Honestly, in both cases, a lot of discomfort.

There are two tricks to riding a unicycle. Getting on top of it. And staying on top of it.

You need to start off with something sturdy to cling onto for dear life. In my case, it was the back of the sofa in our living room. Hence the indoor-learning

Based on my experience, you put your foot on the lower pedal, the seat between your legs, and kick up onto it. Hey, that wasn’t so ha–

Then it shoots out like a rocket from between your legs and puts a tire print on your attic door that stays there for the next five years.

So you practice that mount up again and again while listening to audiobooks until it stops rocketing away and stays put. Now you can sit uncomfortably on top of this thing while you cling desperately to your sofa. Progress.

Then comes the finessing of the pedals. Your first pedaling is clumsy, jerky. Each one veers the solo wheel to the right, and then back to the left. Your thighs squeeze the seat like a vice. You clutch wildly at anything for support. You’re very glad no one is watching this.

Over time, it smooths out. Once you’re comfortable enough that you can keep your center of gravity above the wheel, instead of mostly on the back of the sofa, you find a lot more progress. Soon you can hold yourself up in a doorway. Then against a wall. You can’t quite go on your own yet, but you can move to practicing outside on a sidewalk.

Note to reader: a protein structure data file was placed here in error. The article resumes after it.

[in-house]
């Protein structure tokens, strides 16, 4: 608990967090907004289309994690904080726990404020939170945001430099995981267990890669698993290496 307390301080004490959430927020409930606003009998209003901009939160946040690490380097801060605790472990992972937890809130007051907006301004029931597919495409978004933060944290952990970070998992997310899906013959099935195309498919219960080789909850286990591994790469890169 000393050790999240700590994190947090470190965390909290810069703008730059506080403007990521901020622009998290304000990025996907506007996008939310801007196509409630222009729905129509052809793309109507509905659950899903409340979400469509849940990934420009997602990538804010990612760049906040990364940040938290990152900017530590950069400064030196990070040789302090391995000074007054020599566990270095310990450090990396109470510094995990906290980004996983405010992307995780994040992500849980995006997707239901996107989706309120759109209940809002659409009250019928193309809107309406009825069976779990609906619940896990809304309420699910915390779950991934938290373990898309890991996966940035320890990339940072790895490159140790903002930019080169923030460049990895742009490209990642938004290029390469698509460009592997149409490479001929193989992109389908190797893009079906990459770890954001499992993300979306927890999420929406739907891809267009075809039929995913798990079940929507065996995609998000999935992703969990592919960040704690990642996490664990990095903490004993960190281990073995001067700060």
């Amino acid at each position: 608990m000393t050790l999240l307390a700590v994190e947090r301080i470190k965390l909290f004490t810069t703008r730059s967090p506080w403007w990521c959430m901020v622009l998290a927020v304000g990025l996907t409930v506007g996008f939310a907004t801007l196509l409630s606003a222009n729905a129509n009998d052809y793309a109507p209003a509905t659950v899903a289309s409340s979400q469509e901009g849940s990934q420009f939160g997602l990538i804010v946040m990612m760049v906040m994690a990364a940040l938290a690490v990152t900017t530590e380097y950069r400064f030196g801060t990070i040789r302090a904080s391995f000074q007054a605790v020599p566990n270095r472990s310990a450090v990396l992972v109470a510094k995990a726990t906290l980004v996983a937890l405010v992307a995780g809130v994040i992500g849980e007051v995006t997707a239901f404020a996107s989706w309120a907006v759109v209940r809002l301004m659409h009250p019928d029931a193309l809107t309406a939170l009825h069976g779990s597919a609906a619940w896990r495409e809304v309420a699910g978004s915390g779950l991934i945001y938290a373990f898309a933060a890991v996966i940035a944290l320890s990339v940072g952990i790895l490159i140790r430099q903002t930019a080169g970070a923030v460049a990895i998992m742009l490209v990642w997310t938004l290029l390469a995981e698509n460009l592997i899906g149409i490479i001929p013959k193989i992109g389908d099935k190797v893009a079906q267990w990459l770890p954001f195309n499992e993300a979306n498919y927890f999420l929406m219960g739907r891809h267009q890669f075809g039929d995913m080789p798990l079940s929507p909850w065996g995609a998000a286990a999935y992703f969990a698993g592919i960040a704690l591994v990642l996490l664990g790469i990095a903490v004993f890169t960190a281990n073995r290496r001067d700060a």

Note: as soon as you switch to practicing on concrete, buy a lot of protective gear. Or really good health insurance. If you’re in the US, you’ll find the protective gear to be much cheaper than the insurance.

Once you’ve got the hang of it. You can ride free with no support. First just a few feet, then a few yards. Then you’re circling around the block!

You’ll find uneven surfaces to be painful, dropoffs incredibly jarring, and hills to be an absolute nightmare. (There’s a reason I don’t unicycle in Pittsburgh.) But don’t let that stop you. For every obstacle, there’s a dozen more overly persistent athletes out there determined to overcome it. If you’re really up for some armchair unicycle adventuring, you can watch through Ed Pratt’s entire unicycle tour of the United States.

And maybe that’s the best of all worlds here. Learning about a wildly unsafe activity with all of the best cinematography and none of the personal risks.